The Cambridge history of nineteenth-century political thought, edited by Gareth Stedman Jones and Gregory Claeys. Cambridge University Press, 2011.
The Oxford handbook of Victorian literary culture, edited by Juliet John. Oxford University Press, 2016
Victorian women writers and the woman question, edited by Nicola Diane Thompson. Cambridge: Cambridge University Press, 1999.
The Cambridge Companion to Mary Wollstonecraft, edited by Claudia L. Johnson, Cambridge: Cambridge University Press, 2002.
Anne Mellor, Romanticism and Feminism. Bloomington: Indiana University Press, 1998.
The Cambridge Companion to Jane Austen, edited by Edward Copeland and Juliet McMaster. Cambridge: Cambridge University Press, 2011
The History of British Women’s Writing, 1830-1880, edited by Lucy Hartley. Basingstoke: Palgrave Macmillan, 2018
Carmen Casaliggi, ‘Domestic Cosmopolitanism in Germaine de Stael’s Coppet and in Corinne, or Italy’ Women’s Writing Volume 27, Number 1, February 2020
Robert Castillo, The Empire of Stereoptypes: Germaine de Stael and the Idea of Italy. Basingstoke: Palgrave Macmillan, 2006.
Cora Kaplan, Victoriana: Histories, Fictions, Criticism. Edinburgh: Edinburgh University Press, 2007.
The following texts should be acquired, preferably in the recommended editions. A few additional set texts - 5 poems and 1 essay - are supplied in electronic form via the links on the Syllabus tab, which contains the running order and plan for each section of the module.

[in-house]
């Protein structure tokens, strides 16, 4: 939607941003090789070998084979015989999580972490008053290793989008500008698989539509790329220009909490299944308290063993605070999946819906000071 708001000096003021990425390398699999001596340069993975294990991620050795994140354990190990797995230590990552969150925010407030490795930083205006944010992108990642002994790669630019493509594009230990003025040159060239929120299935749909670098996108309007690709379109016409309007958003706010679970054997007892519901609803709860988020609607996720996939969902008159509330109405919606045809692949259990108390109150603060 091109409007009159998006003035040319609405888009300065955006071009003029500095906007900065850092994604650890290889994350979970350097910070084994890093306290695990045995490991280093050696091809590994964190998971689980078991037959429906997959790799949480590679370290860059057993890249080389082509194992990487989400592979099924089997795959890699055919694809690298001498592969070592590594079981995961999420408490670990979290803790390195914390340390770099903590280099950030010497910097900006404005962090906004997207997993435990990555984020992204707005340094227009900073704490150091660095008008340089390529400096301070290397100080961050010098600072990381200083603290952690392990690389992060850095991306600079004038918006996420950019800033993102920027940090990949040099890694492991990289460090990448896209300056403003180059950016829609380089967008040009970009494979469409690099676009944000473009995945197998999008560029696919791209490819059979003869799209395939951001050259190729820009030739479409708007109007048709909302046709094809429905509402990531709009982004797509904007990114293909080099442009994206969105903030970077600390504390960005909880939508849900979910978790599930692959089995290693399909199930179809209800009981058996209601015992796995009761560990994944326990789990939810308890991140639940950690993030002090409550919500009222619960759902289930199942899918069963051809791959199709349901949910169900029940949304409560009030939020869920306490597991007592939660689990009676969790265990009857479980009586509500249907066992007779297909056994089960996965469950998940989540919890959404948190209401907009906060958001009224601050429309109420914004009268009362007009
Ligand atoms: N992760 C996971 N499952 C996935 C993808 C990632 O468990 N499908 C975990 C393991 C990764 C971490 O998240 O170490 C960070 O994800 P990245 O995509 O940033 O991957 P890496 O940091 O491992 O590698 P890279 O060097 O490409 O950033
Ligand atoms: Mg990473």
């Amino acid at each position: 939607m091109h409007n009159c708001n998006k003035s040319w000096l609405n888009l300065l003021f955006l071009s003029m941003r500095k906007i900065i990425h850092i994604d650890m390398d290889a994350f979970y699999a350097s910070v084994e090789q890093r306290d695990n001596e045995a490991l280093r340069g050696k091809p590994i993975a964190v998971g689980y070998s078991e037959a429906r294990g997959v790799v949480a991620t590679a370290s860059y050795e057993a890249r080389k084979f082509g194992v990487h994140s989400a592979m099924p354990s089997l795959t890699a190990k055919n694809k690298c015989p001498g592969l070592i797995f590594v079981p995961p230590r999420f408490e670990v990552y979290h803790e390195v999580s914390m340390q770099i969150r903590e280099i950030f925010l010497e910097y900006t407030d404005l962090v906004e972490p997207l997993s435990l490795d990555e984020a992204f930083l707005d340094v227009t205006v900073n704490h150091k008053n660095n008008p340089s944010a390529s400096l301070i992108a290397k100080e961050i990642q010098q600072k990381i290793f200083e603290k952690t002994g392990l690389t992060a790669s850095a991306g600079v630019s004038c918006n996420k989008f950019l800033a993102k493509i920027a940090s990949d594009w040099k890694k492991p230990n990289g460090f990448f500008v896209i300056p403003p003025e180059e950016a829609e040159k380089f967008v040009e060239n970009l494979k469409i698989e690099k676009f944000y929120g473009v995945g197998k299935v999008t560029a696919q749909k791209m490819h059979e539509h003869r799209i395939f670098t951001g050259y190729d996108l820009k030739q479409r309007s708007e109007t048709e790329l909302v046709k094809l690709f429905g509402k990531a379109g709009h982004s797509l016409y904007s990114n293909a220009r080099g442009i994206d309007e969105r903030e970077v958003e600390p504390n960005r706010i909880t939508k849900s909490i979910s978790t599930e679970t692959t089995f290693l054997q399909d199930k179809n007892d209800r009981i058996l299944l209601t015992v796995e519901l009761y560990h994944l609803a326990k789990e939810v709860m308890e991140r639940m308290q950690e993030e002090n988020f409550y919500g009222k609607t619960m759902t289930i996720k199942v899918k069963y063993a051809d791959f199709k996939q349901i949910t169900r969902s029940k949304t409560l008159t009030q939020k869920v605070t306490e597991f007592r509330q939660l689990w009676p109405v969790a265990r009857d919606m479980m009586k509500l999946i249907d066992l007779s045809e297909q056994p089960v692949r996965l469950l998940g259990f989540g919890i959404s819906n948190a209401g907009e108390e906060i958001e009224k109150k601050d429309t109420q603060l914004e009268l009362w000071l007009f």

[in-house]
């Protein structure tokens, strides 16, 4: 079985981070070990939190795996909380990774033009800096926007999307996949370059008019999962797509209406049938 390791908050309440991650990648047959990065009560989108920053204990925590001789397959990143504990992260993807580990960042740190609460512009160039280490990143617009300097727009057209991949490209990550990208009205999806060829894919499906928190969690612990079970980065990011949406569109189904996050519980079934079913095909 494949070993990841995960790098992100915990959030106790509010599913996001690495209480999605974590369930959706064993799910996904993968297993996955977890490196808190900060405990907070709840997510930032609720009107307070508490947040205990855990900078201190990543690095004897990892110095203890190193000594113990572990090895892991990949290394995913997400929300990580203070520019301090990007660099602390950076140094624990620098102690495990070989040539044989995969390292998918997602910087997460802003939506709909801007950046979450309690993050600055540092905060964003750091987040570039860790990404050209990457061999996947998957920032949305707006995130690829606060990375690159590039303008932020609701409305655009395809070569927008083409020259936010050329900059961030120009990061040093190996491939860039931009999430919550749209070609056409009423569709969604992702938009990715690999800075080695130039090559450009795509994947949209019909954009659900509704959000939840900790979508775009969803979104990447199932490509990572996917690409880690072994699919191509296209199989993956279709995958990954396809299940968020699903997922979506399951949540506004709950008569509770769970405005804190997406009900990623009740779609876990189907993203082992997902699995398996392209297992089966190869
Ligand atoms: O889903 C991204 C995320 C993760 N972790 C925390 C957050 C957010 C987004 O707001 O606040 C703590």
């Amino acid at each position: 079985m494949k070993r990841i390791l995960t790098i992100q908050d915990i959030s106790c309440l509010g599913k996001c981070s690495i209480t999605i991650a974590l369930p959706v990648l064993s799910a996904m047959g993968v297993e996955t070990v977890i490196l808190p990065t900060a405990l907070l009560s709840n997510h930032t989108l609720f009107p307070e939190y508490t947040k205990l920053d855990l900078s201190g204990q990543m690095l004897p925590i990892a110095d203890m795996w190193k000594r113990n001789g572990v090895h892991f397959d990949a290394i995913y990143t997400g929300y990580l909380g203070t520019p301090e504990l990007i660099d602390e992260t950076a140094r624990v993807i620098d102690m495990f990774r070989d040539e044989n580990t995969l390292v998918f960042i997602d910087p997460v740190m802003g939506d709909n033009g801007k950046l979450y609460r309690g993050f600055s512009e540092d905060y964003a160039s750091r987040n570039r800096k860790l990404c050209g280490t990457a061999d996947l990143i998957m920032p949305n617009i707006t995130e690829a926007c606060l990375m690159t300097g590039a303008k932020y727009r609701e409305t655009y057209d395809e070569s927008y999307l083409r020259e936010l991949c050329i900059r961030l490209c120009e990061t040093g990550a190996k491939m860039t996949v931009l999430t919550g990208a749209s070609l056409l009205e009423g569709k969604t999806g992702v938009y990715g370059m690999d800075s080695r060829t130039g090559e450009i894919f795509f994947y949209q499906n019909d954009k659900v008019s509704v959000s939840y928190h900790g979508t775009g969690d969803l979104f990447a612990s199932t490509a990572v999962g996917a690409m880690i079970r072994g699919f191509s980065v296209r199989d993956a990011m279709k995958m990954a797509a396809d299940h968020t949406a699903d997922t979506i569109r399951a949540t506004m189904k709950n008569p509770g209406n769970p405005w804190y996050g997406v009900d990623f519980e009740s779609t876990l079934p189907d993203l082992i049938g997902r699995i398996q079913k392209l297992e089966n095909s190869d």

- Jane Austen, Sense and Sensibility  (ed. Ros Ballaster, Penguin, 2003)
- Grant Allen, The Woman Who Did  (ed. Nicholas Ruddick, Broadview: 2004)
- Charlotte Brontë, Villette  (ed. Helen Cooper, Penguin: 2002)
- Rhoda Broughton, Cometh Up As A Flower  (ed. Pamela Gilbert, Broadview: 2010)
- Elizabeth Gaskell, North and South  (ed. Patricia Ingram, Penguin: 1996)
- George Gissing, The Odd Women  (ed. Patricia Ingram, OUP: 2000)
- Margaret Harkness A City Girl  (ed. Deborah Mutch, Victorian Secrets: 2015)
- Amy Levy, Reuben Sachs  (ed. Susan Bernstein, Broadview: 2006)
- Hannah More, Coelebs in Search of a Wife  (Broadview: 2003)
- John Stuart Mill, ‘On the Subjection of Women’  (Broadview: 2000)
- Christina Rossetti, 'Goblin Market'  any modern edition
- Olive Schreiner, The Story of an African Farm  (ed. Joseph Bristow, OUP: 2008)
- Mary Shelley, Frankenstein, or The Modern Prometheus  (ed. Maurice Hindle, Penguin: 2008)
- Germaine de Stael, Corinne, Or Italy  (ed. Sylvia Raphael, OUP:2008)
- Bram Stoker, Dracula  (ed. Roger Luckhurst, OUP: 2011)
- Mary Wollstonecraft, Vindication of the Rights of Woman  and Maria or the Wrongs of Woman  (ed. Anne K. Mellor, Longman Cultural Editions: 2006)